traditions and superstitions

You have enough on your hands when you’re moving, right? Whether you’re fretting over details or antsy to begin a new chapter, there’s a lot to do. In that spirit – and just for fun – here are a few extra things to add to your plate, in the form of moving myths, expression of faith, traditions and superstitions, as well as our comments on same.

  • Move into your new home on a Thursday, considered by some to be the luckiest day. That is, unless everyone else is moving on a Thursday, which will make getting a van pretty difficult.
  • Lighting a candle in your new home is an age-old transition, said to bring light and cast out darkness. If you’re caught without a candle, feel free to use the flashlight app on your smart phone.
  • Stuff fennel into your keyhole to protect your home from witches. And any resident with a key.
  • The first time you leave your home, exit through the same door you entered. Unless the house is on fire, then proceed accordingly.
  • Light a fire in the new home’s fireplace to purify the home and protect it from evil. Also check the flue to protect you from asphyxiation.
  • Boil milk and rice in an open pot until it runs over the sides to invite prosperity, wealth and abundance. It might be worth moving just for this.
  • Ring a bell to summon good fortune. Or put a bell on your pet and be done with it.
  • Prepare a homemade dinner for all your new neighbors to ward off evil spirits and extend the hand of friendship. Aren’t they supposed to bring the food?
  • It’s bad luck to move on a rainy day. It’s also messy and requires a lot of tarpaulins.
  • Abandon your old brooms, mops and vacuums, to leave behind any negativity you experienced in your previous home. If you were perfectly happy at your former residence or can’t afford new cleaning equipment, you may want to skip this one.
  • Buy a new broom and carry it in with you the first time you enter your new home. This apparently means after you’ve signed the deed; otherwise, you’ll look weird at all the open houses you attend.
  • Perform a sage-burning ritual to clear out negative energy. And lingering odors of the previous residents.
  • Never pound a nail after sundown, or you will wake the tree gods. Understandable, you could be hammering a relative.
  • Make your move only when the moon is waxing. Add in those Thursday and rain prohibitions, and you could have about an hour and half to get settled.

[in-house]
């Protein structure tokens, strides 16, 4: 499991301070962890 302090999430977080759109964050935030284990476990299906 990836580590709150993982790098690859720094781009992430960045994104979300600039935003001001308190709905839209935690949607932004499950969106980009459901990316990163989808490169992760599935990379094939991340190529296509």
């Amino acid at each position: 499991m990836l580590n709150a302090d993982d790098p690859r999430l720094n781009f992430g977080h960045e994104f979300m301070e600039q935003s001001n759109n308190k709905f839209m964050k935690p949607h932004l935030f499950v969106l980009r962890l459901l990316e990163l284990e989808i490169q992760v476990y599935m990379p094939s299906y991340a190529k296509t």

• Paint the porch blue to ward off evil spirits. Unless you have an HOA, then there’s probably a codicil against it.
  • Plant a pomegranate tree in your yard for fertility and many years of sweet life. See “paint the porch” above.
  • Invite a guardian spirit to protect you and your new home. But, just as a precaution, make sure you have adequate homeowner’s insurance.
  • Never carry a hoe into the house. If you do so by mistake, carry it out again while walking backward. How could you bring in a hoe by mistake?
  • Never accept knives or other sharp items as a housewarming gift, or your friendship with the giver will be cut – unless, of course, you pay the giver a penny, which reverses the curse, assuring he or she will not be your enemy. If you could care less, save the penny.
  • Carry a container of uncooked rice with you the first time you enter your new home. Then put it in the pantry where you’ll forget it until you buy another one.
  • Spread a pinch of salt on the floor of each room and over the threshold of the front door to (1) ward off evil or (2) bring flavor to life. Either way, it will stick to your bare feet. Just sayin’.
  • Scatter coins in the living room on your first day in your new home so prosperity will reign. Then pick them up so no one will slip and fall.
  • Bring wine to your new home. And open it as soon as you can to congratulate yourself for a job well done.

And speaking of jobs well done, remember to give Yarnall Moving & Storage Solutions a call whenever you need help in moving. We are happy to work with you on any day of the week, in rain or shine and under any phase of the moon!

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